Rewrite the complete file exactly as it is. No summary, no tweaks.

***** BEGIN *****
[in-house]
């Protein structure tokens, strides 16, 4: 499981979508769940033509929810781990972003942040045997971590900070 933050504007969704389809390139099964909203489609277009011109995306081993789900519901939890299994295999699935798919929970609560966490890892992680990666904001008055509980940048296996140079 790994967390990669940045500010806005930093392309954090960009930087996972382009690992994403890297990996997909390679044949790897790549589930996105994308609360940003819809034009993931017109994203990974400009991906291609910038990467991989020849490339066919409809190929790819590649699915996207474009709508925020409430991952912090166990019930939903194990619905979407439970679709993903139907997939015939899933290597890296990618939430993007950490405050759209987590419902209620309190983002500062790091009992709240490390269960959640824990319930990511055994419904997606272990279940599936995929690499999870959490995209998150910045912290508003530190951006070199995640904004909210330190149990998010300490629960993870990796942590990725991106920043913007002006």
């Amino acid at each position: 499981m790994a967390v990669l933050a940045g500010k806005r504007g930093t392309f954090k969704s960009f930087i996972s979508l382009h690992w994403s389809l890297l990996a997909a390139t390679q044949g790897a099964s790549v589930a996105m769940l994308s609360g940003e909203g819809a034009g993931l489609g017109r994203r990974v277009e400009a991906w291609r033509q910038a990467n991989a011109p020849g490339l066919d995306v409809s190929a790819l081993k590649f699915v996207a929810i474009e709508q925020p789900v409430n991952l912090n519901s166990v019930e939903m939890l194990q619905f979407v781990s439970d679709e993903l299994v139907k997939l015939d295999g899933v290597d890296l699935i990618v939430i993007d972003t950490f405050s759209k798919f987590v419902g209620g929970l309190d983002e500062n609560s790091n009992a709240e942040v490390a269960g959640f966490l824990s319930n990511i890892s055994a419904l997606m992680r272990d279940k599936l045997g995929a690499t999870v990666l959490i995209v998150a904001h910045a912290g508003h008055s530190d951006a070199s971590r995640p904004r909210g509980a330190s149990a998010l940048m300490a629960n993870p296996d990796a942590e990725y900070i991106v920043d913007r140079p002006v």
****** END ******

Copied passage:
[in-house]
């Protein structure tokens, strides 16, 4: 499981979508769940033509929810781990972003942040045997971590900070 933050504007969704389809390139099964909203489609277009011109995306081993789900519901939890299994295999699935798919929970609560966490890892992680990666904001008055509980940048296996140079 790994967390990669940045500010806005930093392309954090960009930087996972382009690992994403890297990996997909390679044949790897790549589930996105994308609360940003819809034009993931017109994203990974400009991906291609910038990467991989020849490339066919409809190929790819590649699915996207474009709508925020409430991952912090166990019930939903194990619905979407439970679709993903139907997939015939899933290597890296990618939430993007950490405050759209987590419902209620309190983002500062790091009992709240490390269960959640824990319930990511055994419904997606272990279940599936995929690499999870959490995209998150910045912290508003530190951006070199995640904004909210330190149990998010300490629960993870990796942590990725991106920043913007002006």
């Amino acid at each position: 499981m790994a967390v990669l933050a940045g500010k806005r504007g930093t392309f954090k969704s960009f930087i996972s979508l382009h690992w994403s389809l890297l990996a997909a390139t390679q044949g790897a099964s790549v589930a996105m769940l994308s609360g940003e909203g819809a034009g993931l489609g017109r994203r990974v277009e400009a991906w291609r033509q910038a990467n991989a011109p020849g490339l066919d995306v409809s190929a790819l081993k590649f699915v996207a929810i474009e709508q925020p789900v409430n991952l912090n519901s166990v019930e939903m939890l194990q619905f979407v781990s439970d679709e993903l299994v139907k997939l015939d295999g899933v290597d890296l699935i990618v939430i993007d972003t950490f405050s759209k798919f987590v419902g209620g929970l309190d983002e500062n609560s790091n009992a709240e942040v490390a269960g959640f966490l824990s319930n990511i890892s055994a419904l997606m992680r272990d279940k599936l045997g995929a690499t999870v990666l959490i995209v998150a904001h910045a912290g508003h008055s530190d951006a070199s971590r995640p904004r909210g509980a330190s149990a998010l940048m300490a629960n993870p296996d990796a942590e990725y900070i991106v920043d913007r140079p002006v």